The club is in possession of a film of the Allied ceremony that occurred in Olomouc in March of 1946. The American caskets are clearly visible in this six-minute film.

To this day and 69 years after it was shot down, a memorial to the Slipstream crew is maintained in Olomouc by middle school students. This is a great tribute to those U.S. men and women who fought and died for the freedom of this occupied country.

No one knows what happened to Manzella’s medals and other personnel effects. Club members spoke with many Manzella family members and couldn’t find out anything. Bob Manzella, Vince Manzella’s first cousin, finally contacted Terri DiMaggio, Manzella’s first cousin from his mother’s side. It turns out that DiMaggio had his Purple Heart, photos and other memorabilia. The DiMaggio family had purchased the Manzella home at 47 Prospect St. after Mary Manzella passed away in 1984. The club thanks Terri and all the DiMaggio family.

This is the most amazing thing uncovered during research. During the review of the initial Slipstream information on George Hilton’s webpage, a post was noted, saying a man had possession of a life vest bearing the name “Vincent C. Manzella serial no. 12080597.” I immediately contacted Bob Manzella. We tracked this gentleman down and Bob was able to purchase the vest in September of 2012. Bob now has this vest, at left, and is looking for a suitable location so it can be publicly displayed locally. It is believed this vest was in Vince Manzella’s regular plane Swamp Gal and remained there after he was killed on the Slipstream. How it ended up near Dayton, Ohio some 68 years later, we do not know.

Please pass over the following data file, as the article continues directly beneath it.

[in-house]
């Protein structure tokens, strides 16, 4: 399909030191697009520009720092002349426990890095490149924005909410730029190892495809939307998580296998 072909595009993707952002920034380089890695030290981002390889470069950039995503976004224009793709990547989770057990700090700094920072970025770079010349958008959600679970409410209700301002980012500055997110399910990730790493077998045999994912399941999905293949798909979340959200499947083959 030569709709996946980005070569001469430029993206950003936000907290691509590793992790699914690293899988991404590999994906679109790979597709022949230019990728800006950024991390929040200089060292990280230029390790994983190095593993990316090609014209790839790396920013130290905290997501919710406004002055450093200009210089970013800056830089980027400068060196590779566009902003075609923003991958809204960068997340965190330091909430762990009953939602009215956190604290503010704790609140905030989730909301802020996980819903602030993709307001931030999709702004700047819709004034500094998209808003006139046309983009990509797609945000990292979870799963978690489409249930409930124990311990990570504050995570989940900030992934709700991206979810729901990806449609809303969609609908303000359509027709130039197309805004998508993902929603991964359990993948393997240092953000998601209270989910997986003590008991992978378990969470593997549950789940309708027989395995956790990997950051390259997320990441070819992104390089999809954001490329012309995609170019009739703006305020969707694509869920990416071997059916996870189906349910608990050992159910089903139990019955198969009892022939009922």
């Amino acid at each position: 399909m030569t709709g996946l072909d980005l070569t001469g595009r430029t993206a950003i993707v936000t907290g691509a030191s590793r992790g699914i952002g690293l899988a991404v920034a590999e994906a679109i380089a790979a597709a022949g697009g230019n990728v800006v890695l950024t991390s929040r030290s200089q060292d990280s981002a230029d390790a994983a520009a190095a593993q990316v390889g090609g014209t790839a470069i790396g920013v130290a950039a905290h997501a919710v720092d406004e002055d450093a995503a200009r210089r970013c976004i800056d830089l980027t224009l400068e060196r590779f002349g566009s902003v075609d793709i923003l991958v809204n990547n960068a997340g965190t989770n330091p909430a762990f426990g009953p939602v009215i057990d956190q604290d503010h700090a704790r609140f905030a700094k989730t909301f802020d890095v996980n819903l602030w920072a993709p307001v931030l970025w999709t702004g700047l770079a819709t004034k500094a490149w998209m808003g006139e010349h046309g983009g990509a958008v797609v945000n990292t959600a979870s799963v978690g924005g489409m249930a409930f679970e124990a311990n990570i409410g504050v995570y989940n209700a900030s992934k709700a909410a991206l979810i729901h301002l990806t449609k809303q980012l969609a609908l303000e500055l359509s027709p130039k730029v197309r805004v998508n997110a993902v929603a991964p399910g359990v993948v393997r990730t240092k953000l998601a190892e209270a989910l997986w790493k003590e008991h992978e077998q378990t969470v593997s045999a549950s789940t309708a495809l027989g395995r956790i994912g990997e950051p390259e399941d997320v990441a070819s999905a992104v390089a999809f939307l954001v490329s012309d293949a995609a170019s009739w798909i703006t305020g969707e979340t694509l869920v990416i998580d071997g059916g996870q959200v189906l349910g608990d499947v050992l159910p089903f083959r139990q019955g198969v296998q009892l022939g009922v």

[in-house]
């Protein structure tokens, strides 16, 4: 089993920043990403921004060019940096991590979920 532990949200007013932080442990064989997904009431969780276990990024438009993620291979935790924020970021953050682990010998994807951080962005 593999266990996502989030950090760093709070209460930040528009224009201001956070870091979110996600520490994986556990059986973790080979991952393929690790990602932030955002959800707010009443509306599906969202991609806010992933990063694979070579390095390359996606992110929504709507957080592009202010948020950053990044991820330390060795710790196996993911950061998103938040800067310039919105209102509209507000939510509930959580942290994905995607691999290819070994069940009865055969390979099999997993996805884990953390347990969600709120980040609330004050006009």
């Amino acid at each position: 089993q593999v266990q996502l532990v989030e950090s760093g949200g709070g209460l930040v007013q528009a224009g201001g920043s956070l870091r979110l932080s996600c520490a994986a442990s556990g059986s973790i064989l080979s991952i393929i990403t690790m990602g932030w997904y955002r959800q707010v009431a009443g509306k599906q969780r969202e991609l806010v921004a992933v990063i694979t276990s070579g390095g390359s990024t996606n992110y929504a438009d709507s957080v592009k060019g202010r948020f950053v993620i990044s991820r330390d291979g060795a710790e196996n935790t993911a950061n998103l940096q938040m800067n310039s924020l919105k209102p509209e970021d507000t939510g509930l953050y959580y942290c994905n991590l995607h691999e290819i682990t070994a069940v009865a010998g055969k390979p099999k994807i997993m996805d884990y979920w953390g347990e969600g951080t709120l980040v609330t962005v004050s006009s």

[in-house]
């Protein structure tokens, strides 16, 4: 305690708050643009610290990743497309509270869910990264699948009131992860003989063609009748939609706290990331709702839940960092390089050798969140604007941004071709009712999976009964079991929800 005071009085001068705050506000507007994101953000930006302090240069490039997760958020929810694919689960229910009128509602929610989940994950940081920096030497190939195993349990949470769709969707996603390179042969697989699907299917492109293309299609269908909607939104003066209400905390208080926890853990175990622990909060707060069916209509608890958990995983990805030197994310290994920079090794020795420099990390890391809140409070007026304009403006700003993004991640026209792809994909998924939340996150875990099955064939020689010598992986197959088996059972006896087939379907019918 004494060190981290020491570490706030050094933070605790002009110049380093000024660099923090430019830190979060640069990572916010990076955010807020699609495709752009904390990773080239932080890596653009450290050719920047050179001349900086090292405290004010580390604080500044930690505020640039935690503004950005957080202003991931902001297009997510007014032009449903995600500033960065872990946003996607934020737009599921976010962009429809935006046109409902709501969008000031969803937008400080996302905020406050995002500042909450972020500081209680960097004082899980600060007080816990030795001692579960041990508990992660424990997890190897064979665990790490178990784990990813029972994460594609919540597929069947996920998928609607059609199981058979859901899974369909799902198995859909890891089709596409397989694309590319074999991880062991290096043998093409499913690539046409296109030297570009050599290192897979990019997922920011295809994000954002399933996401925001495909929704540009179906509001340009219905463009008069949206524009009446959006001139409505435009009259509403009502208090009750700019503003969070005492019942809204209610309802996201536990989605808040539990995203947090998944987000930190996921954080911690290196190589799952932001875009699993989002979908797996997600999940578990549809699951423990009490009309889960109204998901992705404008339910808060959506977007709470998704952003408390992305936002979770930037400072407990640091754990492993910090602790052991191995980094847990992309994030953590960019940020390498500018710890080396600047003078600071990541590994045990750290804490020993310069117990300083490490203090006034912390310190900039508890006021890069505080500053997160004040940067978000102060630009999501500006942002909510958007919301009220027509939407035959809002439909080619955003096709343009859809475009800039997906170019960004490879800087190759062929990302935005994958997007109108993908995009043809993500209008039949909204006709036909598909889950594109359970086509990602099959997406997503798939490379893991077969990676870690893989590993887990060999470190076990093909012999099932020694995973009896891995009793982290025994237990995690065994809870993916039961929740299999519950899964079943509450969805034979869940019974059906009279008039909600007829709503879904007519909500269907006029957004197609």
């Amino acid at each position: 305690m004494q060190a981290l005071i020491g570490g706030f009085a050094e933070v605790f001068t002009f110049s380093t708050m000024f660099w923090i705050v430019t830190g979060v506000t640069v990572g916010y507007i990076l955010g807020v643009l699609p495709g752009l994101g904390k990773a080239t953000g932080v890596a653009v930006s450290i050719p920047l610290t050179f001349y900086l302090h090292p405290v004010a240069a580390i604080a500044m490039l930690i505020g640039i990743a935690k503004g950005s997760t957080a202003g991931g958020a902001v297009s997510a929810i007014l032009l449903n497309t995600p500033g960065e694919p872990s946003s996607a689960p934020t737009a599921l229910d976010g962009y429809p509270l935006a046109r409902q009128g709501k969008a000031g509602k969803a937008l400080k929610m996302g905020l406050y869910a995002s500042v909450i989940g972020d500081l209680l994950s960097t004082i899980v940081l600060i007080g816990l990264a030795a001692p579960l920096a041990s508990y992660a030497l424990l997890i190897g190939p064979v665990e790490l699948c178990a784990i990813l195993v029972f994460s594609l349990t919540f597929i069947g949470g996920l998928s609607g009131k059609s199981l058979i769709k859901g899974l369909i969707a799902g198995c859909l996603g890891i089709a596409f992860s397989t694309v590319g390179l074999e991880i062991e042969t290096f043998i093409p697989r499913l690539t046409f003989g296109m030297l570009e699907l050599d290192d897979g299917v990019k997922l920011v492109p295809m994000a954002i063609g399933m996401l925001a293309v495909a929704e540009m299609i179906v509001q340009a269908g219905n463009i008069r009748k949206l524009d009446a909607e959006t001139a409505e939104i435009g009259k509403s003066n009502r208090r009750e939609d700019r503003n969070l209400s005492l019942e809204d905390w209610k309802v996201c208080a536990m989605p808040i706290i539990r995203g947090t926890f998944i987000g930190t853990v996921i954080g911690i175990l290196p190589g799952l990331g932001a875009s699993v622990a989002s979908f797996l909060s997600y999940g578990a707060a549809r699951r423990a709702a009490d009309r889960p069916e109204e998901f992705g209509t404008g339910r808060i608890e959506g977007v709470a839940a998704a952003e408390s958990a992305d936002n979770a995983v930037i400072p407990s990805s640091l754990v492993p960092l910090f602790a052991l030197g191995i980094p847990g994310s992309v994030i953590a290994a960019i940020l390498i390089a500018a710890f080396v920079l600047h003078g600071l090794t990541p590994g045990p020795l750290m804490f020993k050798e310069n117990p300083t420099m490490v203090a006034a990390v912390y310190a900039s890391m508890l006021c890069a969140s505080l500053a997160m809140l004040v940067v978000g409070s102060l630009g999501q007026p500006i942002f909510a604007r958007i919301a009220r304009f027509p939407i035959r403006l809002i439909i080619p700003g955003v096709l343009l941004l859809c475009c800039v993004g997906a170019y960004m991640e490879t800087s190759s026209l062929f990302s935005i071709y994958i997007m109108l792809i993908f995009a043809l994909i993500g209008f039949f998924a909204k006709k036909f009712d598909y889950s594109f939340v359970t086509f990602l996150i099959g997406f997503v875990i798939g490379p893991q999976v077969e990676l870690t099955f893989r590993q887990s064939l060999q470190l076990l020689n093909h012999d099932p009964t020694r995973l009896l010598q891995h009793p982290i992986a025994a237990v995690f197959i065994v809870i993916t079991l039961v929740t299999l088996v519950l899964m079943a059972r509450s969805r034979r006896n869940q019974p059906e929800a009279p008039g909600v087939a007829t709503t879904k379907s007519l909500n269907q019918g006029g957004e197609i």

‘Admire his sacrifice’

We have discovered so much about this authentic Fredonia hero in the last year. And imagine this story was just one of over 500,000 stories about our fallen heroes from World War II. We are very fortunate to have learned, in detail, about Vince Manzella’s service career and the fateful final mission he took defending his country on Dec. 18, 1944. We now have his life vest, Purple Heart and other personal items to help future generations understand what he did for America. We can admire his sacrifice and understand better the pain and grief his father and mother endured.

Vince Manzella is the namesake of The Carl-Vincent Club, along with Carl Schibetta. Mr. and Mrs. Manzella were active in club activities until they passed away. They can be seen in many of photos and articles over the years. It was of great comfort to them knowing that their son’s good friends, cousins and fraternity brothers would honor and pay tribute to him at every meeting, banquet and picnic they ever had, starting in 1946. Little did they know it would continue to this day, nearly 69 years after he was killed.

For more information about Vince Manzella’s final mission and his crew members, go to:

For photos and information about Sigma Phi Delta and the Carl-Vincent Club, go to: